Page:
The limit of equality projects: Public-sector expansion, sectoral conflicts, and income inequality in postindustrial economies

Cheol Sung Lee, Young Bum Kim, Jae Mahn Shim

Research output: Contribution to journalArticlepeer-review

20 Citations (Scopus)

Abstract

In this study, we investigate how structural economic changes constrain an equality project, the public-sector expansion strategy. First, we describe a three-stage process in which a growing productivity gap between the private-manufacturing and public-service sectors disrupts traditional class solidarity. We contend that emerging conflicts between private and public sectors due to public-sector expansion and a growing inter-sectoral productivity gap eventually lead to employment and budget crises, as well as the weakening of coordinated wage-setting institutions. Furthermore, political, institutional, and economic transformations originating from sectoral cleavages and imbalance lead to increased income inequality. We test this argument using an unbalanced panel dataset on 16 advanced industrial democracies from 1971 to 2003. We find that public-sector employment has a strong negative effect on income inequality when the productivity gap between sectors is low. In such situations, public-sector employment fulfills its promise of equality and full employment. However, as the inter-sectoral productivity gap increases, the negative effect of public-sector expansion on income inequality evaporates. The findings suggest that severely uneven productivity gaps due to different degrees of technological innovations significantly weaken and limit the effectiveness of left-wing governments' policy interventions through public-service expansion.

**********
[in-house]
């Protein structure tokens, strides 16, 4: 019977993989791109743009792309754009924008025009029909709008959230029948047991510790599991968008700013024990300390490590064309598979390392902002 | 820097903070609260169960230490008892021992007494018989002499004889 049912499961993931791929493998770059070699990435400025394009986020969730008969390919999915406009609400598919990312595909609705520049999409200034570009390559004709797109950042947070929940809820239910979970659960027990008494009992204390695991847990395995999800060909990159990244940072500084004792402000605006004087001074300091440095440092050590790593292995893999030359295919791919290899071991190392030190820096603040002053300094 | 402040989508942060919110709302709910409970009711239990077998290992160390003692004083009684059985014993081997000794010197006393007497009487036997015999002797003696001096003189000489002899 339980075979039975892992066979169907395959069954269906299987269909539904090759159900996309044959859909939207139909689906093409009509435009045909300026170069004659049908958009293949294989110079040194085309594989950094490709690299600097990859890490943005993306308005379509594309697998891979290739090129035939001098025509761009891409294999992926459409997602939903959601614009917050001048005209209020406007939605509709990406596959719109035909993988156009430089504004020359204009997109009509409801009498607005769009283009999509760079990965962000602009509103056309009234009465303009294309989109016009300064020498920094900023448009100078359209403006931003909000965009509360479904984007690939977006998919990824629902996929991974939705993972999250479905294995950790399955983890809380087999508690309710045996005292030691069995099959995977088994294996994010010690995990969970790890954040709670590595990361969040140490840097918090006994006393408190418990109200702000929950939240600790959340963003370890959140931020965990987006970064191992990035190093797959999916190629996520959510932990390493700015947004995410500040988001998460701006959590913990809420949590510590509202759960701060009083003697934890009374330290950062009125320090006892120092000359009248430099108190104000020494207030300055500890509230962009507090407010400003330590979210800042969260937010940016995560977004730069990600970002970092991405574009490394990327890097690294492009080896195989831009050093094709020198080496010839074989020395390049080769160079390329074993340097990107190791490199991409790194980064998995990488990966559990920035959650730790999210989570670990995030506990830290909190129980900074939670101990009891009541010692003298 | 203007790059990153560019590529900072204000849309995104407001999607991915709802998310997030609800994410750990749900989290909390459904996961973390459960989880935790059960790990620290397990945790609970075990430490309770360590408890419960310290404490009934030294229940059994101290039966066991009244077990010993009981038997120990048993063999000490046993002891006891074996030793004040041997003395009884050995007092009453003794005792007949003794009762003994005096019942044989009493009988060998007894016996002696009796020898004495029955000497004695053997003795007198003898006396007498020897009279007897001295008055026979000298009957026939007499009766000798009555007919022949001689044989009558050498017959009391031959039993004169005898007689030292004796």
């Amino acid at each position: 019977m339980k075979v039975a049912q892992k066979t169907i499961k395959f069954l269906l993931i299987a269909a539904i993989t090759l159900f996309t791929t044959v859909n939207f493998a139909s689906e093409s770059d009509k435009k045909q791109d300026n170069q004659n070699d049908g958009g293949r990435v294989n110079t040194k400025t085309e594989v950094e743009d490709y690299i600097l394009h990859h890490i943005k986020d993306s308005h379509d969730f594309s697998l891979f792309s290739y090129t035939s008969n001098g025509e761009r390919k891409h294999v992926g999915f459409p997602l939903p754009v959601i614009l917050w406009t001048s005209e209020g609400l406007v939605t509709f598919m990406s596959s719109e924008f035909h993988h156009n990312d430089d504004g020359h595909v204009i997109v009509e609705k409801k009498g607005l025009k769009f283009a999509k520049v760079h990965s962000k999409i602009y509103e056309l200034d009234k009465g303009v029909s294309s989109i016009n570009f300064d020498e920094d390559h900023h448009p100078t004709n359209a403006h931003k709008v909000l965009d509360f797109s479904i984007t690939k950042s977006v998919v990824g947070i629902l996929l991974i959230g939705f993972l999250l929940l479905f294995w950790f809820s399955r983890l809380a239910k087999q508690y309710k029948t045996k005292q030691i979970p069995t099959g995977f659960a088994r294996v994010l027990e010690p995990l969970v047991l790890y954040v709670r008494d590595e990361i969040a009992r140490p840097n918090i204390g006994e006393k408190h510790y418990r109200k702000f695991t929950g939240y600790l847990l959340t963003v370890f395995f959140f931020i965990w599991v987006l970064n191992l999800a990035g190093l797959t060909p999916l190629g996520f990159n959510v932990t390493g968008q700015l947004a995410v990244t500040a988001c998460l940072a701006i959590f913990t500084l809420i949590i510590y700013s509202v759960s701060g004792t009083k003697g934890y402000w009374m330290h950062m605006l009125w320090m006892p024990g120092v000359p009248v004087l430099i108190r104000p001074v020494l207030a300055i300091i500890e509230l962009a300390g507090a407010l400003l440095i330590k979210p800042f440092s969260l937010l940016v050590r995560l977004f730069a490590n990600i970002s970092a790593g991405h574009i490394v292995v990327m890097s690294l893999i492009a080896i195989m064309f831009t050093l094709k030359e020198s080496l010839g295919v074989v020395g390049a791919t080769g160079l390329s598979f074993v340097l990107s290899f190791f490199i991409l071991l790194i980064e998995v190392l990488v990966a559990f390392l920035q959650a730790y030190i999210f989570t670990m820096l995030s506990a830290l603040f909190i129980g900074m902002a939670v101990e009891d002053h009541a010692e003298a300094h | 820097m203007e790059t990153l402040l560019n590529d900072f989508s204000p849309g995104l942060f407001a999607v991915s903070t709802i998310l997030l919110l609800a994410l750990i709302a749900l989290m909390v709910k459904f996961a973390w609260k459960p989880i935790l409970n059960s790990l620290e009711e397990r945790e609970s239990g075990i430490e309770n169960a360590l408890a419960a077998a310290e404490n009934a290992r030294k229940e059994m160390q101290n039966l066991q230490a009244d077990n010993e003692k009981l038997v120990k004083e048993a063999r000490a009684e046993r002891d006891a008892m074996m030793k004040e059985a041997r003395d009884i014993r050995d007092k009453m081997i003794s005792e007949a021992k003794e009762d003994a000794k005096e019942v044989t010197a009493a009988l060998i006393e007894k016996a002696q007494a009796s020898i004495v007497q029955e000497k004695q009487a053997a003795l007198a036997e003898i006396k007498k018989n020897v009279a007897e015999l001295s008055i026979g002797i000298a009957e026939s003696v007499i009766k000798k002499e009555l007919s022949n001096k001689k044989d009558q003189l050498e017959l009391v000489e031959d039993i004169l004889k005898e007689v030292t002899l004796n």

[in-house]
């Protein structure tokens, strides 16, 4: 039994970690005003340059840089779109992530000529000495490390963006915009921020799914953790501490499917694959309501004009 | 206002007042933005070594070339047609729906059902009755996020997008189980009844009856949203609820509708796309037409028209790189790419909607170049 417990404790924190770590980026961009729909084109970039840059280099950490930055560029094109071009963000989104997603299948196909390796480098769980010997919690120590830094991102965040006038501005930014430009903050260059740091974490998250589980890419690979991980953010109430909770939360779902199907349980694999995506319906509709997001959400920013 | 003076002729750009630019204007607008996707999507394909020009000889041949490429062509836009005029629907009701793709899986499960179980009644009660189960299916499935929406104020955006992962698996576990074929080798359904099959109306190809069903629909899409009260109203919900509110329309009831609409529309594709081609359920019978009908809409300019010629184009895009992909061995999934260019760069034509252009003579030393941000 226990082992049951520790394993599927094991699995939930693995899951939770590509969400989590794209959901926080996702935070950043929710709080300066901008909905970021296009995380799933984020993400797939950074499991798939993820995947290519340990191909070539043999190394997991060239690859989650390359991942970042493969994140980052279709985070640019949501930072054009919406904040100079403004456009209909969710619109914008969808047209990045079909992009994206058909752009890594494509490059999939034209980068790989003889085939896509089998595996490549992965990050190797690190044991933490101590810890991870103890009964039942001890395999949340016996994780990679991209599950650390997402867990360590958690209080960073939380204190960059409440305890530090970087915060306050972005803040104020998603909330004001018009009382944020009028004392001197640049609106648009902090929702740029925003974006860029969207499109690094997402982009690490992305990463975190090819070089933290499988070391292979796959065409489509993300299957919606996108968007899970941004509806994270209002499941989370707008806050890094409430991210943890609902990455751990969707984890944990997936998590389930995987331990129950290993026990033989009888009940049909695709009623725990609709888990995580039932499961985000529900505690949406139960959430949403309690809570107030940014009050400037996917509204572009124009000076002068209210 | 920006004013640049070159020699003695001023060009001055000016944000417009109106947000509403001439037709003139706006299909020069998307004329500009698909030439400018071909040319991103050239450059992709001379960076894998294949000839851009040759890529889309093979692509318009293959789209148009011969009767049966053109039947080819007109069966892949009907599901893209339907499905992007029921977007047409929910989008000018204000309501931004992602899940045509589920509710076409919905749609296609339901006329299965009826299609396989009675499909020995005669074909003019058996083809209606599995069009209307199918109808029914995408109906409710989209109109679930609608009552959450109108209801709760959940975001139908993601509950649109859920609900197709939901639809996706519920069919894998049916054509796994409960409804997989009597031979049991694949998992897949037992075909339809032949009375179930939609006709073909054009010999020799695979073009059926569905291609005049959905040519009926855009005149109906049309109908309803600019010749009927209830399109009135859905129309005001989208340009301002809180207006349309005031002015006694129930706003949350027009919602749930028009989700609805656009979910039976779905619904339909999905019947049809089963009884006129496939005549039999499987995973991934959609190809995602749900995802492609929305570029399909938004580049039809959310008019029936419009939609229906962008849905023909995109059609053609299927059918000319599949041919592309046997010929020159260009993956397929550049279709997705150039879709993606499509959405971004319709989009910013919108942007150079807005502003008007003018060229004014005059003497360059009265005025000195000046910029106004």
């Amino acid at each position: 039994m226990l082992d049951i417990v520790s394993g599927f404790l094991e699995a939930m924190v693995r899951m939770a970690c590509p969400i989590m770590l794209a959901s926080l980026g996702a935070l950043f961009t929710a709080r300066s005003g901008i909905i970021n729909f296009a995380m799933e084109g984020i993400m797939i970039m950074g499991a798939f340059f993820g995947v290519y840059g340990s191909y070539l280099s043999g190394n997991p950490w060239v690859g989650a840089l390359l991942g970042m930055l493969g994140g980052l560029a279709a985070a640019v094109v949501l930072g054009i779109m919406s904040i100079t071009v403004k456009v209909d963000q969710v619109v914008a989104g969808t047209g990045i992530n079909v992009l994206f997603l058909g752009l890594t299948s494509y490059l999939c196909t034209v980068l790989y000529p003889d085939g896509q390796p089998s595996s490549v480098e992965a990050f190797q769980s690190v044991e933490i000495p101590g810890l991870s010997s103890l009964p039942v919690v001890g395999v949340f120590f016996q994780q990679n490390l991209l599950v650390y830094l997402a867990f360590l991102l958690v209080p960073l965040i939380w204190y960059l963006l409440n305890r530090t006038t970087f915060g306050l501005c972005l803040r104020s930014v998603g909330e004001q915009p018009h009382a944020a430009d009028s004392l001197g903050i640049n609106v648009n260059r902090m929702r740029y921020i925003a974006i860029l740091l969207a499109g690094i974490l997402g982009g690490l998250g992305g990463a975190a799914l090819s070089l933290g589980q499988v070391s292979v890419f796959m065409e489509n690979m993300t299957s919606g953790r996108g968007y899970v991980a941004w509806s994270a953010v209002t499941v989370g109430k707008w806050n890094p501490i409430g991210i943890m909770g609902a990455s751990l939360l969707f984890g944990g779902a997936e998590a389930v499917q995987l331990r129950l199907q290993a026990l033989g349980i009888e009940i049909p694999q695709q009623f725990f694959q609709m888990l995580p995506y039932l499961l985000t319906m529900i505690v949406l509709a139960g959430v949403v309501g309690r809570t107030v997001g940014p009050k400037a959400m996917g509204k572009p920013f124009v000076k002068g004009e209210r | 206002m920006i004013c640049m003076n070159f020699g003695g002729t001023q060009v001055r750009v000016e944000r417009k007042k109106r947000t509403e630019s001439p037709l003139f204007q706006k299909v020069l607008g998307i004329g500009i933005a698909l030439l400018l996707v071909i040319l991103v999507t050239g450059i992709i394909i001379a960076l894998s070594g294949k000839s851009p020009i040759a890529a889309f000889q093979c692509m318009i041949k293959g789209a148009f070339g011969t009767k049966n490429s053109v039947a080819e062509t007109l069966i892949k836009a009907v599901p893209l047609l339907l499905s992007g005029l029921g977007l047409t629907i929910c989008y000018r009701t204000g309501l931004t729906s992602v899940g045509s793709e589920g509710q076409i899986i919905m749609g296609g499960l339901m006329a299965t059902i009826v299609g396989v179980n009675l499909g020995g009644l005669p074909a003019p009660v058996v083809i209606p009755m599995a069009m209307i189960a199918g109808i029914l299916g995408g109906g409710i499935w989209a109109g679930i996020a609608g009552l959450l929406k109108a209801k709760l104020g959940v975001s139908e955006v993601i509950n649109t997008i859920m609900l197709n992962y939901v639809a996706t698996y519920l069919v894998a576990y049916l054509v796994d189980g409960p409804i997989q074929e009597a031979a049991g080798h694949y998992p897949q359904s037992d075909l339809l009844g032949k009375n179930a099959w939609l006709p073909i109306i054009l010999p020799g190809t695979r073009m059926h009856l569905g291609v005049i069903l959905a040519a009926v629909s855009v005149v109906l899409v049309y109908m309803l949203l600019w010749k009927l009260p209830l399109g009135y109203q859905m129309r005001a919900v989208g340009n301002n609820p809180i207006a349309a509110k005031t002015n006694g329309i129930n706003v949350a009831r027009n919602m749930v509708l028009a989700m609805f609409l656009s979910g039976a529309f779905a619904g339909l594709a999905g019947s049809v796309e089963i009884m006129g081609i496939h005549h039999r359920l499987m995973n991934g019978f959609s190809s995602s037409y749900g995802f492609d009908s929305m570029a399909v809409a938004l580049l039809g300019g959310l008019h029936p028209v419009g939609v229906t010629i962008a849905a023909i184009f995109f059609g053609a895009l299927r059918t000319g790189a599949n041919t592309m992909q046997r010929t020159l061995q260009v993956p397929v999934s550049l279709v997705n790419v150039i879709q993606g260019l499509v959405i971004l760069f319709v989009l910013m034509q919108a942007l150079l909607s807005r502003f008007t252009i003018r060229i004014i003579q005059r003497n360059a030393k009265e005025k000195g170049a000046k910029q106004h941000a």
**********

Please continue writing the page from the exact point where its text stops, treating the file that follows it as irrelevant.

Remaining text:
Original languageEnglish
Pages (from-to)100-124
Number of pages25
JournalAmerican Sociological Review
Volume76
Issue number1
DOIs
Publication statusPublished - 2011 Feb
Externally publishedYes

Keywords

  • cross-class alliances
  • income inequality
  • public-sector employment
  • sectoral conflicts
  • sectoral productivity gap

ASJC Scopus subject areas

  • Sociology and Political Science

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